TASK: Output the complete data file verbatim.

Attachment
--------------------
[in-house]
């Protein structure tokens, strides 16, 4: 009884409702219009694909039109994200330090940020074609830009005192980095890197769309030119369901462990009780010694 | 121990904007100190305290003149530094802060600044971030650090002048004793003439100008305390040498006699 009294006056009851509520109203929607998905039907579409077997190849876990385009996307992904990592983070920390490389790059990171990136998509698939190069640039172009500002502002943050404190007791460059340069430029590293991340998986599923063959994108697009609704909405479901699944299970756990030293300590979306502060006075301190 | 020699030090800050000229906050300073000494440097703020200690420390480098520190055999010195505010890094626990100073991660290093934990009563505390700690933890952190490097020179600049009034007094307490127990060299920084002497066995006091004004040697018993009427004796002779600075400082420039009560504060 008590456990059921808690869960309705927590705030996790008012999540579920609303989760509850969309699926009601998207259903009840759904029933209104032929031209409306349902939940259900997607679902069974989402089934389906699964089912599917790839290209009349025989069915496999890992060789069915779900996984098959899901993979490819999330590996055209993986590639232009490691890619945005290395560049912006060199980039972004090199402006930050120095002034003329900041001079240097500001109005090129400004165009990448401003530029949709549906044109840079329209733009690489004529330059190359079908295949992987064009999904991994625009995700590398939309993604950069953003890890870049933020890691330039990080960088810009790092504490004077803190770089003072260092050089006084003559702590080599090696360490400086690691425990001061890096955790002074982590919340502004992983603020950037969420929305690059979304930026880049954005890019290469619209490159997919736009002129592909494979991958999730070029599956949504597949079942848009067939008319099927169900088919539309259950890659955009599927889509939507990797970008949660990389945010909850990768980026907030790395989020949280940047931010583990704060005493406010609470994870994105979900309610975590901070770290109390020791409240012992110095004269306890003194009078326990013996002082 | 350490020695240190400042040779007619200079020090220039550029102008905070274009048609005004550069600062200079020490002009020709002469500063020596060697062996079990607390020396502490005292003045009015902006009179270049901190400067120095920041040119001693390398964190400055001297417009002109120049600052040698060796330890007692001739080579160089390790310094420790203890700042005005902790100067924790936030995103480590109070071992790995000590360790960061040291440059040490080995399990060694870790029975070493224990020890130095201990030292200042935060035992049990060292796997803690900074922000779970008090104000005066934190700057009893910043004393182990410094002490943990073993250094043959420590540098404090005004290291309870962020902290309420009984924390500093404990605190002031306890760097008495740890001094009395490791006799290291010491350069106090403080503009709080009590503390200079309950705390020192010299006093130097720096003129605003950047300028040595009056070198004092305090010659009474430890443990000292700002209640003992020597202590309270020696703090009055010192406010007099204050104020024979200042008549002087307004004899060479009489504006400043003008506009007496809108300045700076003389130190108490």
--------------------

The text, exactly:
[in-house]
């Protein structure tokens, strides 16, 4: 009884409702219009694909039109994200330090940020074609830009005192980095890197769309030119369901462990009780010694 | 121990904007100190305290003149530094802060600044971030650090002048004793003439100008305390040498006699 009294006056009851509520109203929607998905039907579409077997190849876990385009996307992904990592983070920390490389790059990171990136998509698939190069640039172009500002502002943050404190007791460059340069430029590293991340998986599923063959994108697009609704909405479901699944299970756990030293300590979306502060006075301190 | 020699030090800050000229906050300073000494440097703020200690420390480098520190055999010195505010890094626990100073991660290093934990009563505390700690933890952190490097020179600049009034007094307490127990060299920084002497066995006091004004040697018993009427004796002779600075400082420039009560504060 008590456990059921808690869960309705927590705030996790008012999540579920609303989760509850969309699926009601998207259903009840759904029933209104032929031209409306349902939940259900997607679902069974989402089934389906699964089912599917790839290209009349025989069915496999890992060789069915779900996984098959899901993979490819999330590996055209993986590639232009490691890619945005290395560049912006060199980039972004090199402006930050120095002034003329900041001079240097500001109005090129400004165009990448401003530029949709549906044109840079329209733009690489004529330059190359079908295949992987064009999904991994625009995700590398939309993604950069953003890890870049933020890691330039990080960088810009790092504490004077803190770089003072260092050089006084003559702590080599090696360490400086690691425990001061890096955790002074982590919340502004992983603020950037969420929305690059979304930026880049954005890019290469619209490159997919736009002129592909494979991958999730070029599956949504597949079942848009067939008319099927169900088919539309259950890659955009599927889509939507990797970008949660990389945010909850990768980026907030790395989020949280940047931010583990704060005493406010609470994870994105979900309610975590901070770290109390020791409240012992110095004269306890003194009078326990013996002082 | 350490020695240190400042040779007619200079020090220039550029102008905070274009048609005004550069600062200079020490002009020709002469500063020596060697062996079990607390020396502490005292003045009015902006009179270049901190400067120095920041040119001693390398964190400055001297417009002109120049600052040698060796330890007692001739080579160089390790310094420790203890700042005005902790100067924790936030995103480590109070071992790995000590360790960061040291440059040490080995399990060694870790029975070493224990020890130095201990030292200042935060035992049990060292796997803690900074922000779970008090104000005066934190700057009893910043004393182990410094002490943990073993250094043959420590540098404090005004290291309870962020902290309420009984924390500093404990605190002031306890760097008495740890001094009395490791006799290291010491350069106090403080503009709080009590503390200079309950705390020192010299006093130097720096003129605003950047300028040595009056070198004092305090010659009474430890443990000292700002209640003992020597202590309270020696703090009055010192406010007099204050104020024979200042008549002087307004004899060479009489504006400043003008506009007496809108300045700076003389130190108490």